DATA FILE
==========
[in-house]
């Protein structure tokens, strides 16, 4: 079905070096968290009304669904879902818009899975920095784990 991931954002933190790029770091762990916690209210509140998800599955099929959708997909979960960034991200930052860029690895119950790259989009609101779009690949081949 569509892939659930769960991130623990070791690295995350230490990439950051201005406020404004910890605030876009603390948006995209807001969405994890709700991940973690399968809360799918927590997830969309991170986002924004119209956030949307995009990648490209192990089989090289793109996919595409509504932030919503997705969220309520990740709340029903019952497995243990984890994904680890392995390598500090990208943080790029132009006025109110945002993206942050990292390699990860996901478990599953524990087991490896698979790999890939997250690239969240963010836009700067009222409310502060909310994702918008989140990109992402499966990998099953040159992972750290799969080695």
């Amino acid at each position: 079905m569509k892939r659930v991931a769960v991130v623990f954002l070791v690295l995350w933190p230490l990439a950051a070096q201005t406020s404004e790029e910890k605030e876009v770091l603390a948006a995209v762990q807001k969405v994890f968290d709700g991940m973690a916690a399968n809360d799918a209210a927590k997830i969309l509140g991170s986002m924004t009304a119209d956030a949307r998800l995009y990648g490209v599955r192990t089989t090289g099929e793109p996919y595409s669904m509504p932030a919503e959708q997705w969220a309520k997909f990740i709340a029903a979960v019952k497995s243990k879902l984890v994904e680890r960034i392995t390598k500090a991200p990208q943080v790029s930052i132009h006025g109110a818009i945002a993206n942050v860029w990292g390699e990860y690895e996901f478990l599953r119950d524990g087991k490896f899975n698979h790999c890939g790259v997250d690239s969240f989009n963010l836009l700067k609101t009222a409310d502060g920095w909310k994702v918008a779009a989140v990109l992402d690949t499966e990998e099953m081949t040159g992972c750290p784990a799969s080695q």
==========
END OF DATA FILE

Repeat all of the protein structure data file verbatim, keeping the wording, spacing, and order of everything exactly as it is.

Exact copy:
[in-house]
């Protein structure tokens, strides 16, 4: 079905070096968290009304669904879902818009899975920095784990 991931954002933190790029770091762990916690209210509140998800599955099929959708997909979960960034991200930052860029690895119950790259989009609101779009690949081949 569509892939659930769960991130623990070791690295995350230490990439950051201005406020404004910890605030876009603390948006995209807001969405994890709700991940973690399968809360799918927590997830969309991170986002924004119209956030949307995009990648490209192990089989090289793109996919595409509504932030919503997705969220309520990740709340029903019952497995243990984890994904680890392995390598500090990208943080790029132009006025109110945002993206942050990292390699990860996901478990599953524990087991490896698979790999890939997250690239969240963010836009700067009222409310502060909310994702918008989140990109992402499966990998099953040159992972750290799969080695």
């Amino acid at each position: 079905m569509k892939r659930v991931a769960v991130v623990f954002l070791v690295l995350w933190p230490l990439a950051a070096q201005t406020s404004e790029e910890k605030e876009v770091l603390a948006a995209v762990q807001k969405v994890f968290d709700g991940m973690a916690a399968n809360d799918a209210a927590k997830i969309l509140g991170s986002m924004t009304a119209d956030a949307r998800l995009y990648g490209v599955r192990t089989t090289g099929e793109p996919y595409s669904m509504p932030a919503e959708q997705w969220a309520k997909f990740i709340a029903a979960v019952k497995s243990k879902l984890v994904e680890r960034i392995t390598k500090a991200p990208q943080v790029s930052i132009h006025g109110a818009i945002a993206n942050v860029w990292g390699e990860y690895e996901f478990l599953r119950d524990g087991k490896f899975n698979h790999c890939g790259v997250d690239s969240f989009n963010l836009l700067k609101t009222a409310d502060g920095w909310k994702v918008a779009a989140v990109l992402d690949t499966e990998e099953m081949t040159g992972c750290p784990a799969s080695q």